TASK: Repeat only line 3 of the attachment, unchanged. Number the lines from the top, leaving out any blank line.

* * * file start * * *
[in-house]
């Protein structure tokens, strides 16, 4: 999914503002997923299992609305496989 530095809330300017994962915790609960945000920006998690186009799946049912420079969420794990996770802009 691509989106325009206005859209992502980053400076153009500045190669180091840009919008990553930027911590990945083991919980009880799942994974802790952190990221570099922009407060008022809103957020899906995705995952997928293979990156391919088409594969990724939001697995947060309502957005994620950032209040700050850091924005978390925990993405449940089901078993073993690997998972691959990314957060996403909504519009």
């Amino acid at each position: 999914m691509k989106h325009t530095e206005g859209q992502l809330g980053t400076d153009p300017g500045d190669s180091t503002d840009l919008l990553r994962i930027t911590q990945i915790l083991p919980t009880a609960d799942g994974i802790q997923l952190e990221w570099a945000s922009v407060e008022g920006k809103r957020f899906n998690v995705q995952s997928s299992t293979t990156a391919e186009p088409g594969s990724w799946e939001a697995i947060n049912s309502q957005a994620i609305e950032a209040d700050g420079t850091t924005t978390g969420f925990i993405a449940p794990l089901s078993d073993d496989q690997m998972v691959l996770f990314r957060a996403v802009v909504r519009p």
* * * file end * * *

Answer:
């Amino acid at each position: 999914m691509k989106h325009t530095e206005g859209q992502l809330g980053t400076d153009p300017g500045d190669s180091t503002d840009l919008l990553r994962i930027t911590q990945i915790l083991p919980t009880a609960d799942g994974i802790q997923l952190e990221w570099a945000s922009v407060e008022g920006k809103r957020f899906n998690v995705q995952s997928s299992t293979t990156a391919e186009p088409g594969s990724w799946e939001a697995i947060n049912s309502q957005a994620i609305e950032a209040d700050g420079t850091t924005t978390g969420f925990i993405a449940p794990l089901s078993d073993d496989q690997m998972v691959l996770f990314r957060a996403v802009v909504r519009p």